Thanks to a Welshman, Britain has no Death Penalty

Posted: July 31, 2013 in Victorian Life

THANKS TO A WELSHMAN

On February 17, 1956, the Parliament of Great Britain and Northern Ireland, after a long and often acrimonious debate, voted to abolish the Death Penalty. Even though post war crime rates had been soaring and a new criminal element, not averse to the use of murder as a weapon, was surfacing in British cities. Parliament had been heavily influenced by a single book arguing against the Death Penalty, even for heinous crimes. Michael Eddowes, a well-known criminal lawyer, wrote the book, The Man in Your Conscience. Its subject was a Welshman who, the author argued had been wrongly hanged for murder.

Timothy Evans was born in Merthyr Vale, South Wales, in 1924. He could not read or write and had trouble finding employment. Moving to London with his wife to try to better their lives, he had the misfortune to seek lodging at 10 Rillington Place, North Kensington, an address that was later to become one of the most infamous in the annals of British crime. This was the home of John Reginald Christie.

The police picked up Mr. Christie as he walked over one of the Thames’ bridges one calm day in the summer of 1953. Quiet, unassuming, looking more like a timid bank clerk than one of the biggest mass murderers in British history, Christie had been the subject of a massive manhunt after body after female body had been found in his house in Rillington Place. Three years earlier, Mr. Evans had been hanged on a charge of strangling his wife at the same address. He had bitterly protested his innocence. When Christie eventually came to trial, he confessed to murdering poor Mr. Evans’s wife, one of the victims he had lured into having sex before strangling.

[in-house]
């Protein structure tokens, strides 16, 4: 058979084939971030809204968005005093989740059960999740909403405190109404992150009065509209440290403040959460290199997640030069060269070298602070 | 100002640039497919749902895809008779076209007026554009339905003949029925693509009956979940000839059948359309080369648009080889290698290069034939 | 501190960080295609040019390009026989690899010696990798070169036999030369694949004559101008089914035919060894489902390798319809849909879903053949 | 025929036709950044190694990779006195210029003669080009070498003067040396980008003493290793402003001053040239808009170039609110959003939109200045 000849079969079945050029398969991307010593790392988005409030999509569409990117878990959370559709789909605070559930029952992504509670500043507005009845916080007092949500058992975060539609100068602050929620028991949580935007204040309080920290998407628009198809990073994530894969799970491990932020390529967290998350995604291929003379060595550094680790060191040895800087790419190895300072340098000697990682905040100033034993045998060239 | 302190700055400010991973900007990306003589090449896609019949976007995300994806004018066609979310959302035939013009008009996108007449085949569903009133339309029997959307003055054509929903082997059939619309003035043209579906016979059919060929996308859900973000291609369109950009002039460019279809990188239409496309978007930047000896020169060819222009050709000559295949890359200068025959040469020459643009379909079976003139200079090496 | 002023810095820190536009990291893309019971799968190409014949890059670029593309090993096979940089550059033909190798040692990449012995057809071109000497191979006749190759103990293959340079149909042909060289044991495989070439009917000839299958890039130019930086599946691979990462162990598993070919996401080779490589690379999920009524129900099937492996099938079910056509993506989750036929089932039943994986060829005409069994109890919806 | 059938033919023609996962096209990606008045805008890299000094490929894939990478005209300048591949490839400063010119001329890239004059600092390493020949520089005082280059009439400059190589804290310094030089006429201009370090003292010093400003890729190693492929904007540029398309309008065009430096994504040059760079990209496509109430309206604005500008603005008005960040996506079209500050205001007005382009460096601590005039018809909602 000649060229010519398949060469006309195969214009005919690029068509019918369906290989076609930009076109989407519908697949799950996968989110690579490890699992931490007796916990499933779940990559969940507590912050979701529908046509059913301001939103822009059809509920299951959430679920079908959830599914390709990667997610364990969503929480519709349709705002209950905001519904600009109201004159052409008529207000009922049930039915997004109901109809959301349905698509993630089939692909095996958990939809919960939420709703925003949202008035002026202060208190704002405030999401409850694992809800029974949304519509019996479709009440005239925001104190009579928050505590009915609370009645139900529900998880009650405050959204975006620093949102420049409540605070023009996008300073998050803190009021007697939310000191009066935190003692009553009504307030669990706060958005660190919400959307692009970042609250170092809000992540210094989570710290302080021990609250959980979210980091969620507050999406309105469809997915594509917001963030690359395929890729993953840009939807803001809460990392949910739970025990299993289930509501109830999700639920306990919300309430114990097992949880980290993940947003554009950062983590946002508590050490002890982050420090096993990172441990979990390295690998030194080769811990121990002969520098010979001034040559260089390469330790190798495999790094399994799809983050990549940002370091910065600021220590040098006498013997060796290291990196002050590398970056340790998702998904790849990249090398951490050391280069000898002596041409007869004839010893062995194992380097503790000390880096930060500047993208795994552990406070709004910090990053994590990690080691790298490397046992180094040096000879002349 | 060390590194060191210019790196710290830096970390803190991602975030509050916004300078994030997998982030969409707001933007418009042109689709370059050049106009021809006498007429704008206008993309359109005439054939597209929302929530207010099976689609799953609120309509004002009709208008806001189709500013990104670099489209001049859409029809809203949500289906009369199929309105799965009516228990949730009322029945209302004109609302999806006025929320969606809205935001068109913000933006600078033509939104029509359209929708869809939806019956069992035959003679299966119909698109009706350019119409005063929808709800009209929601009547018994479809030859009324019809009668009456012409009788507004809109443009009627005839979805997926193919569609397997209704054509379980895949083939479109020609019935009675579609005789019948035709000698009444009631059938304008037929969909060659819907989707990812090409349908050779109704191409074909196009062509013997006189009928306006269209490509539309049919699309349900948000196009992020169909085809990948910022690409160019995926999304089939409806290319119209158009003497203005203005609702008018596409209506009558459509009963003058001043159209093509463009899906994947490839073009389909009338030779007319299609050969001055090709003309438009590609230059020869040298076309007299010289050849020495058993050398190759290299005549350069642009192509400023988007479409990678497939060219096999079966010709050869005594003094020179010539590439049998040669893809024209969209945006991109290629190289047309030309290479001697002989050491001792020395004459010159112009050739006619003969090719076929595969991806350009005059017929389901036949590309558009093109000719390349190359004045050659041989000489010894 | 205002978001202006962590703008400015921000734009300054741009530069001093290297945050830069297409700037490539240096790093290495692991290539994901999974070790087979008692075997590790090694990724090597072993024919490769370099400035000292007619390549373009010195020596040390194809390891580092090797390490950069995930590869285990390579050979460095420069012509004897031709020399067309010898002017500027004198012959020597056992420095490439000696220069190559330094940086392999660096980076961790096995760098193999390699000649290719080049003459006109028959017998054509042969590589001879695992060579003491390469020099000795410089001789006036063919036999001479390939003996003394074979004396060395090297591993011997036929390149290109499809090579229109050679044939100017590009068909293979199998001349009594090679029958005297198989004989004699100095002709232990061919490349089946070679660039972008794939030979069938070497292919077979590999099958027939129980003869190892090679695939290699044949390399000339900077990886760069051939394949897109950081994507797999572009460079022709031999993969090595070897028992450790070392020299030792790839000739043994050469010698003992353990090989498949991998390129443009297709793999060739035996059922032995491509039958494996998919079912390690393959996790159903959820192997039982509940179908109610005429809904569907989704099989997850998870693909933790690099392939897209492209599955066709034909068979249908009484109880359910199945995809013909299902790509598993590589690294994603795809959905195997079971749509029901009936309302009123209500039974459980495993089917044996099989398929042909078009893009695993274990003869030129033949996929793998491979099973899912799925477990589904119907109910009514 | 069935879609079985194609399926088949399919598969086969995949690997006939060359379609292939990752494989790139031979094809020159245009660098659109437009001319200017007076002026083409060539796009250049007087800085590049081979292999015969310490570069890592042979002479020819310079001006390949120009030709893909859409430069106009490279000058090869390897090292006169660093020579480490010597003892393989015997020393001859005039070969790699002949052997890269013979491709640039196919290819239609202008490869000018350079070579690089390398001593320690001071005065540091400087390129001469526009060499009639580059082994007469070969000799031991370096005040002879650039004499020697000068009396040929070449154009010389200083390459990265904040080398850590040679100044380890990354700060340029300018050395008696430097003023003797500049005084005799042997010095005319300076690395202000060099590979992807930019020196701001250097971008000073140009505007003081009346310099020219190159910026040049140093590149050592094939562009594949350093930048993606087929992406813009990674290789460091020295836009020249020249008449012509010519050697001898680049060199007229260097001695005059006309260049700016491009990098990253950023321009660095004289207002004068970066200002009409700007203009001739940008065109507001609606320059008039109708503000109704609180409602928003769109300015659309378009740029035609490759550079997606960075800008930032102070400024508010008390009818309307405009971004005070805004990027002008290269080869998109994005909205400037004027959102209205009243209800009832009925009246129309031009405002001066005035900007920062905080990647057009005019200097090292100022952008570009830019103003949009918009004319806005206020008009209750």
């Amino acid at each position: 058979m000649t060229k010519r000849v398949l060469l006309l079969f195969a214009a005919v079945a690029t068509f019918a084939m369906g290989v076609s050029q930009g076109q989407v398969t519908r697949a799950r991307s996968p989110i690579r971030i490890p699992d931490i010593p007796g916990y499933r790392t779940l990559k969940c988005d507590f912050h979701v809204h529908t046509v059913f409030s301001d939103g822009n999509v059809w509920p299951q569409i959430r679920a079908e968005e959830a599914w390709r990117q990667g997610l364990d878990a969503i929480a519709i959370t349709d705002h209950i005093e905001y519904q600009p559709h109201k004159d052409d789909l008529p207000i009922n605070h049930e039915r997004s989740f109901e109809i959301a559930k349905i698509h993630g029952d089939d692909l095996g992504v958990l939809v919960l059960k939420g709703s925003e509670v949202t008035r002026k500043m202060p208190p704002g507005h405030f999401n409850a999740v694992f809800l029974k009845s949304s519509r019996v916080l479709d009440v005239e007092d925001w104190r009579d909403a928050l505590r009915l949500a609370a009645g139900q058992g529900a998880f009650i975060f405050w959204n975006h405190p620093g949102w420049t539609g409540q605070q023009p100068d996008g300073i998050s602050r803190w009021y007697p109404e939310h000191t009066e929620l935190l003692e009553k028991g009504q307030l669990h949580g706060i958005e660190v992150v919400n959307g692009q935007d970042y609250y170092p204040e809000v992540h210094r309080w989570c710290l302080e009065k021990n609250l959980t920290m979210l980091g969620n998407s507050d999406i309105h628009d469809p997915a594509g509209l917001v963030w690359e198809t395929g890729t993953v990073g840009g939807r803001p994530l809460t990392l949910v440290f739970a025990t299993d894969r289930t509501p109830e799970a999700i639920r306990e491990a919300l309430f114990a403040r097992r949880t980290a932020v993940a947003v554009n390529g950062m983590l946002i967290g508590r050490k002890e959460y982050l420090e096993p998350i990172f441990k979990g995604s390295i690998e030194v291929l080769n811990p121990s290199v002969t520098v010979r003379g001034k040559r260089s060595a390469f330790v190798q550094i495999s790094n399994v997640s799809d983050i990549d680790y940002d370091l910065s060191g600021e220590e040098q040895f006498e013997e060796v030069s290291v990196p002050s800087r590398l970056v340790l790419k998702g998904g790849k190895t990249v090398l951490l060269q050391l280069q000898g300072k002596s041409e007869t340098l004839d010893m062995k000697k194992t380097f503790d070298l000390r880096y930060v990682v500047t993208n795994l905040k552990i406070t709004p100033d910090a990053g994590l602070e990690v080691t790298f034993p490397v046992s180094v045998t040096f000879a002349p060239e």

After Christie’s execution on July 15, 1953, the Evans case was raised in fierce debate in the House of Commons. Abolitionists saw in the case their great hopes from success in getting rid of Britain’s Death Penalty, but a parliamentary inquiry; “The Scott Henderson Report” stated that there were no grounds for believing that a miscarriage of justice had occurred in the Evans case. Many considered it a whitewash. A second debate was then called for. It was then that the bombshell of the book appeared. The publication of The Man in Your Conscience began a crusade for justice. The amendment to abolish the Death Penalty was carried by a majority of 31 votes. It has never been restored in the United Kingdom of Great Britain and Northern Ireland.

Sadly, the bill came too late to save the last woman to be hanged in Britain. Ruth Ellis, born in Rhyl, North Wales, had been executed in 1955 for fatally shooting her lover, racing driver David Blakey.

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